The nuclear threat shows that Putin is seriously disturbed

True to the tactics of the autocratic tyrant, Vladimir Putin knows how to hit a nerve when it comes to fomenting terror.

To keep nuclear Armageddon at the forefront of our minds, the attack on Zaporizhia might seem like a feat of psychological warfare.

However, you can’t mess with the doomsday clock without signaling to the world that you’re seriously confused.

A murderous, unprovoked war against a passive neighboring country might have been enough to show us that Mr. Putin is a dangerous power-hungry narcissist.

But with the shelling of Europe’s largest nuclear power plant, the Russian President has dispelled all doubts. Whether Mr. Putin directly ordered the attack is irrelevant. His invasion blames him. Alert about the safety of other locations in Ukraine can only increase.

If he’s so fickle after less than two weeks, it’s no wonder there are concerns that the situation could spiral out of control. The possibility of drawing other countries into the fray may be playing in his mind. Should this become a struggle for one’s own survival, any prospect of restraint will vanish. He showed what he can do.

If his messianic tirades on Ukraine’s annexation speak of reckless extremism, his actions in Zaporizhia tell us everything we need to know about his disdain for global stability.

Unaware of Russia’s growing isolation or the world’s resentment of its aggression, he seems determined to continue the slaughter. Against this background, China’s call for restraint on Russia and Ukraine is double-tongued. It will be seen by many as a pathetic attempt to divert attention from the fact that it effectively encourages aggression.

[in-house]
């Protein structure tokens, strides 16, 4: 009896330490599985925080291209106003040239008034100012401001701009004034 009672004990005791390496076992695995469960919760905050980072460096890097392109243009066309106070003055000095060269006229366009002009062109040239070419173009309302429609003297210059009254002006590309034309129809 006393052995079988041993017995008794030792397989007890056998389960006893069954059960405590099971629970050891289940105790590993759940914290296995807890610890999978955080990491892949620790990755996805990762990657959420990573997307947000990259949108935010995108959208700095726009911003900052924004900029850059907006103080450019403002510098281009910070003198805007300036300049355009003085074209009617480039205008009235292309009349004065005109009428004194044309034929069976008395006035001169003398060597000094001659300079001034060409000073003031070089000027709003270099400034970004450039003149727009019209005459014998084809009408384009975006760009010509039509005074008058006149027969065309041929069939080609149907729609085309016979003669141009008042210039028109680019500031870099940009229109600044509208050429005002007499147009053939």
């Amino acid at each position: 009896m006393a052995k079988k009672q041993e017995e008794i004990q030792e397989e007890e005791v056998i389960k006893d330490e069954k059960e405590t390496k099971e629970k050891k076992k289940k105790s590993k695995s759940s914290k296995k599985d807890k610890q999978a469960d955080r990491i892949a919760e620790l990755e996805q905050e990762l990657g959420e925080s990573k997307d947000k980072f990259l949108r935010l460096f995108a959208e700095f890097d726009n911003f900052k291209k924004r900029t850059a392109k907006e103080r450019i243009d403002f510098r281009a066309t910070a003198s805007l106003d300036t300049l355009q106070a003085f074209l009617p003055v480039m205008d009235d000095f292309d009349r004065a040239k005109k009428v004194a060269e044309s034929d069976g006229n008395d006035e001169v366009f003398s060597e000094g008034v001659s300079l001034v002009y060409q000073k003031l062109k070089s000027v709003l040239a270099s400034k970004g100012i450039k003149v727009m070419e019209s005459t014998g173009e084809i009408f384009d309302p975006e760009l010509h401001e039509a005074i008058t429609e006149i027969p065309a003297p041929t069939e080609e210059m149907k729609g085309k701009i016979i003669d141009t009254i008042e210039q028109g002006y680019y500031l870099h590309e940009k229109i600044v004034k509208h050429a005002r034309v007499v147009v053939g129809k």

While innocent civilians are being slaughtered in Ukraine, the criminal blame rests squarely on Moscow’s shoulders. It is unscrupulous for Beijing to attempt any kind of equivalence in this regard.

There is still an opportunity to use his considerable weight and power to play the role of a global peacemaker.

If it stepped into the gap and averted a humanitarian catastrophe, which it is uniquely equipped to do, it would reap the rewards.

But if it’s content with facilitating Mr Putin’s bloody onslaught on Ukraine, it will come at a price. Trying to have it both ways is as delusional as it is amoral.

If French President Emanuel Macron rightly suspects “the worst is yet to come” after speaking to Mr Putin, humanitarian aid needs to be drastically increased.

In a globally networked age, too much is being made of the fog of war. The world is appalled at the atrocities taking place before everyone’s eyes. Mr Putin’s bloody signature is already capitalized in Chechnya and Syria.

Surely he can’t be allowed to bless Ukraine in a similar way? The nuclear threat shows that Putin is seriously disturbed

Fry Electronics Team

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